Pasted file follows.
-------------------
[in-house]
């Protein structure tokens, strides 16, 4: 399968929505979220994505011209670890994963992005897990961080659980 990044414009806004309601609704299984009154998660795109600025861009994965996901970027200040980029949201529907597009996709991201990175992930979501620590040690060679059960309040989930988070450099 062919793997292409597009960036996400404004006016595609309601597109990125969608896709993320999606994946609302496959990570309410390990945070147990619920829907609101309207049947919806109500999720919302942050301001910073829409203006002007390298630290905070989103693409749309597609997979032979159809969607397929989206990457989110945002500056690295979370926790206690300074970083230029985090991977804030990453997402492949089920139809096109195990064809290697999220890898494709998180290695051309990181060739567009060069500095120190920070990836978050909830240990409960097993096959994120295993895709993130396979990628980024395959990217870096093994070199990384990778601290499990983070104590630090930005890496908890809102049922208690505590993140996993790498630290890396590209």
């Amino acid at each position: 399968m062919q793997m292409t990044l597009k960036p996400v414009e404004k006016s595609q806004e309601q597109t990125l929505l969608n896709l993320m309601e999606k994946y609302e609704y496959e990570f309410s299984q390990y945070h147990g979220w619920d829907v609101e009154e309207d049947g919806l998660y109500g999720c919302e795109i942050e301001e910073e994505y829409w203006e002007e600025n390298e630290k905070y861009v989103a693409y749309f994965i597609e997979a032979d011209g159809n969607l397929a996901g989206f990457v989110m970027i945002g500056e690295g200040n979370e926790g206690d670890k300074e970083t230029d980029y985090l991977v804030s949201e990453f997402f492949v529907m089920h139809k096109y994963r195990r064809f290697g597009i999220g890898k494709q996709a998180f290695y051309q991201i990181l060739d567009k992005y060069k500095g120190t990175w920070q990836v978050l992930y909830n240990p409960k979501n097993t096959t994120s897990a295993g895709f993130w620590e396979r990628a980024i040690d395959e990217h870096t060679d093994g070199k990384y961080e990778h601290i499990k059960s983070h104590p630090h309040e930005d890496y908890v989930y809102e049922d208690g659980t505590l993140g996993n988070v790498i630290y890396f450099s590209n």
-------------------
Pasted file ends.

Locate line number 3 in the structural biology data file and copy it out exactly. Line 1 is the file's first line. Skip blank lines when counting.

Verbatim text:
């Amino acid at each position: 399968m062919q793997m292409t990044l597009k960036p996400v414009e404004k006016s595609q806004e309601q597109t990125l929505l969608n896709l993320m309601e999606k994946y609302e609704y496959e990570f309410s299984q390990y945070h147990g979220w619920d829907v609101e009154e309207d049947g919806l998660y109500g999720c919302e795109i942050e301001e910073e994505y829409w203006e002007e600025n390298e630290k905070y861009v989103a693409y749309f994965i597609e997979a032979d011209g159809n969607l397929a996901g989206f990457v989110m970027i945002g500056e690295g200040n979370e926790g206690d670890k300074e970083t230029d980029y985090l991977v804030s949201e990453f997402f492949v529907m089920h139809k096109y994963r195990r064809f290697g597009i999220g890898k494709q996709a998180f290695y051309q991201i990181l060739d567009k992005y060069k500095g120190t990175w920070q990836v978050l992930y909830n240990p409960k979501n097993t096959t994120s897990a295993g895709f993130w620590e396979r990628a980024i040690d395959e990217h870096t060679d093994g070199k990384y961080e990778h601290i499990k059960s983070h104590p630090h309040e930005d890496y908890v989930y809102e049922d208690g659980t505590l993140g996993n988070v790498i630290y890396f450099s590209n």